After months of speculation and of various state representatives trying to get a deal done, it looks like Nevada will be the location of the Tesla lithium-ion batter Gigafactory. The official announcement hasn't been made yet, but Tesla and the Nevada governor have scheduled a press conference for this afternoon and the Associated Press cites "a person familiar with the company's plans" saying that Nevada got it. So there's still a small chance that all this smoke exists without fire, but that would be very surprising. Sorry Arizona, California, New Mexico, and Texas. Better luck next time (there will no doubt be many more, if this project works out).
In fact, Elon Musk has said that he thinks there will be at least 200 gigafactories needed for electric car demand alone, and he's planning to build different kinds of gigafactories to bring down the cost of solar panels further too.
Tesla had already started doing site-preparation at the Reno Tahoe Industrial Center, but that's because it wanted to start work on multiple sites ahead of making a choice to speed things up and preempt any problems with a single site. But if the company did pick Nevada, it looks like that will be the site of the plant.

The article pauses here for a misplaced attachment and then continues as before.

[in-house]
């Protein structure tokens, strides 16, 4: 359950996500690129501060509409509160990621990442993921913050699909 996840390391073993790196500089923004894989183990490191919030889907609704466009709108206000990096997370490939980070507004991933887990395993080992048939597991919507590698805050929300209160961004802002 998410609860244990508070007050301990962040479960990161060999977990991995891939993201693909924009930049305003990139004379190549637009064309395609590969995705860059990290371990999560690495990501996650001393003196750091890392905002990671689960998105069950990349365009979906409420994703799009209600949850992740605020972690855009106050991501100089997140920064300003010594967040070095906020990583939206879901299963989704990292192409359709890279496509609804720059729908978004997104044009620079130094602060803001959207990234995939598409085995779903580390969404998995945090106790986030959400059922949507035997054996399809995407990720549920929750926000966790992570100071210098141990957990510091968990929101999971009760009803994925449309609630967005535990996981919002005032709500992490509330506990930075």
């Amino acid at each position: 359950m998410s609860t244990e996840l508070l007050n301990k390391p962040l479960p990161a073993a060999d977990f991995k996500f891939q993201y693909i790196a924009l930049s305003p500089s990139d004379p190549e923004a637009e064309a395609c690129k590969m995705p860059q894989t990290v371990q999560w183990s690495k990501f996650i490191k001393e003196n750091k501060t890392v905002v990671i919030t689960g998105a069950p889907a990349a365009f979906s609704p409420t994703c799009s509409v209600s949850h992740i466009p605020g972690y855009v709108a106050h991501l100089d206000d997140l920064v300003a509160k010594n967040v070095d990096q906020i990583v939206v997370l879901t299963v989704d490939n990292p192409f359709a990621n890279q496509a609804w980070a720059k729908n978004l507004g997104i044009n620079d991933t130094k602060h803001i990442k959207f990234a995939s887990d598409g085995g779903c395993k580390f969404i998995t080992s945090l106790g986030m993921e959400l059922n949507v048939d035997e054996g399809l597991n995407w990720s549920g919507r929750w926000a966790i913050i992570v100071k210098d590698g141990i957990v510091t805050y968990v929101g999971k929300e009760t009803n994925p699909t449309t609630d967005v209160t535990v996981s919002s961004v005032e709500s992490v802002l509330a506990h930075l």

As you can see above, the battery cells produced at the Gigafactory won't be used just for electric cars. Tesla, which said it sees itself as not just an electric car maker but also as an energy innovation company, wants to make all kinds of energy storage solutions.
Here's the timeline. The factory should be operational by the end of 2017, and full ramp up should occur by 2020, with about 6,500 employees and 50GWh per year of battery packs produced at peak! Whoa!
As you can see above, the goal is for the Gigafactory alone to make as much lithium-ion cells when fully operation as the whole world is producing right now, thus driving big economies of scale and lowering costs by around 30%.